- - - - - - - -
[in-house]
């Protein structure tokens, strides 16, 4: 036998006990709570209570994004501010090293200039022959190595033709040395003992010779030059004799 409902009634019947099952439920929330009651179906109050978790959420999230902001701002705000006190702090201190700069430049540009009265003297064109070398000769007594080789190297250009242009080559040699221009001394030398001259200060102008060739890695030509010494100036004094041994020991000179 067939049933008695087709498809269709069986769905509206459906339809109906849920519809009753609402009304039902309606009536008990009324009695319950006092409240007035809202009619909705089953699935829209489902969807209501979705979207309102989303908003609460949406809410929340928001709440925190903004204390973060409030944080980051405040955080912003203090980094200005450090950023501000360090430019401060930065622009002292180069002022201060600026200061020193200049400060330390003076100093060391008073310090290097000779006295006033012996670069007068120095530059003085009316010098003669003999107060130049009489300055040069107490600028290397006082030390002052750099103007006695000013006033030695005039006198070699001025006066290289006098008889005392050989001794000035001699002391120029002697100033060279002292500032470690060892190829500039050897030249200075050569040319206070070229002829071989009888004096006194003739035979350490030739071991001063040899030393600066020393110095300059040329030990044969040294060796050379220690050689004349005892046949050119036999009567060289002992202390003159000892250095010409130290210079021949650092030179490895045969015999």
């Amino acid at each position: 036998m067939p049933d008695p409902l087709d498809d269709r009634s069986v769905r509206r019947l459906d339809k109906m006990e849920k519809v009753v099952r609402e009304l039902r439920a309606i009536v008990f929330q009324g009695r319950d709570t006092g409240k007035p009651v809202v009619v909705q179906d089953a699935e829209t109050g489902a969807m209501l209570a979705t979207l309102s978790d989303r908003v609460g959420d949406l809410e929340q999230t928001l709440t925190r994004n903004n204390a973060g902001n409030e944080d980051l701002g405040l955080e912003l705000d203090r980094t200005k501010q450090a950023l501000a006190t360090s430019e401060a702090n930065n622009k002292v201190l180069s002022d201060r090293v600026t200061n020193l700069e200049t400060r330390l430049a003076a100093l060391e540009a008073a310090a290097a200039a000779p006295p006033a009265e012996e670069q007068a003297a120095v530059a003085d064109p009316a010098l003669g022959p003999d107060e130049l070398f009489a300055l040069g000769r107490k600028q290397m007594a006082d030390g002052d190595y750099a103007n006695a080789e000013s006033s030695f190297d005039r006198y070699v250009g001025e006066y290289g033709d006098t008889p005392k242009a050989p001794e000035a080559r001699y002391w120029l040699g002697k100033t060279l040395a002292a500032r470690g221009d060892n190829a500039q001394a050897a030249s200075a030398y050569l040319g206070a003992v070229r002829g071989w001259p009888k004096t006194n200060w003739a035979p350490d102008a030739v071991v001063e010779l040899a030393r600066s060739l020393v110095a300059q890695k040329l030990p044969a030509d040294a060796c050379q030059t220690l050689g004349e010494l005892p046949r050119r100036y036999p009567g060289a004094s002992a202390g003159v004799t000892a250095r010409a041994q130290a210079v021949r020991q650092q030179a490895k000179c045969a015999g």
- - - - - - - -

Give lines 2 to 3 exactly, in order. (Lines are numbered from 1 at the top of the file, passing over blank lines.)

């Protein structure tokens, strides 16, 4: 036998006990709570209570994004501010090293200039022959190595033709040395003992010779030059004799 409902009634019947099952439920929330009651179906109050978790959420999230902001701002705000006190702090201190700069430049540009009265003297064109070398000769007594080789190297250009242009080559040699221009001394030398001259200060102008060739890695030509010494100036004094041994020991000179 067939049933008695087709498809269709069986769905509206459906339809109906849920519809009753609402009304039902309606009536008990009324009695319950006092409240007035809202009619909705089953699935829209489902969807209501979705979207309102989303908003609460949406809410929340928001709440925190903004204390973060409030944080980051405040955080912003203090980094200005450090950023501000360090430019401060930065622009002292180069002022201060600026200061020193200049400060330390003076100093060391008073310090290097000779006295006033012996670069007068120095530059003085009316010098003669003999107060130049009489300055040069107490600028290397006082030390002052750099103007006695000013006033030695005039006198070699001025006066290289006098008889005392050989001794000035001699002391120029002697100033060279002292500032470690060892190829500039050897030249200075050569040319206070070229002829071989009888004096006194003739035979350490030739071991001063040899030393600066020393110095300059040329030990044969040294060796050379220690050689004349005892046949050119036999009567060289002992202390003159000892250095010409130290210079021949650092030179490895045969015999």
């Amino acid at each position: 036998m067939p049933d008695p409902l087709d498809d269709r009634s069986v769905r509206r019947l459906d339809k109906m006990e849920k519809v009753v099952r609402e009304l039902r439920a309606i009536v008990f929330q009324g009695r319950d709570t006092g409240k007035p009651v809202v009619v909705q179906d089953a699935e829209t109050g489902a969807m209501l209570a979705t979207l309102s978790d989303r908003v609460g959420d949406l809410e929340q999230t928001l709440t925190r994004n903004n204390a973060g902001n409030e944080d980051l701002g405040l955080e912003l705000d203090r980094t200005k501010q450090a950023l501000a006190t360090s430019e401060a702090n930065n622009k002292v201190l180069s002022d201060r090293v600026t200061n020193l700069e200049t400060r330390l430049a003076a100093l060391e540009a008073a310090a290097a200039a000779p006295p006033a009265e012996e670069q007068a003297a120095v530059a003085d064109p009316a010098l003669g022959p003999d107060e130049l070398f009489a300055l040069g000769r107490k600028q290397m007594a006082d030390g002052d190595y750099a103007n006695a080789e000013s006033s030695f190297d005039r006198y070699v250009g001025e006066y290289g033709d006098t008889p005392k242009a050989p001794e000035a080559r001699y002391w120029l040699g002697k100033t060279l040395a002292a500032r470690g221009d060892n190829a500039q001394a050897a030249s200075a030398y050569l040319g206070a003992v070229r002829g071989w001259p009888k004096t006194n200060w003739a035979p350490d102008a030739v071991v001063e010779l040899a030393r600066s060739l020393v110095a300059q890695k040329l030990p044969a030509d040294a060796c050379q030059t220690l050689g004349e010494l005892p046949r050119r100036y036999p009567g060289a004094s002992a202390g003159v004799t000892a250095r010409a041994q130290a210079v021949r020991q650092q030179a490895k000179c045969a015999g």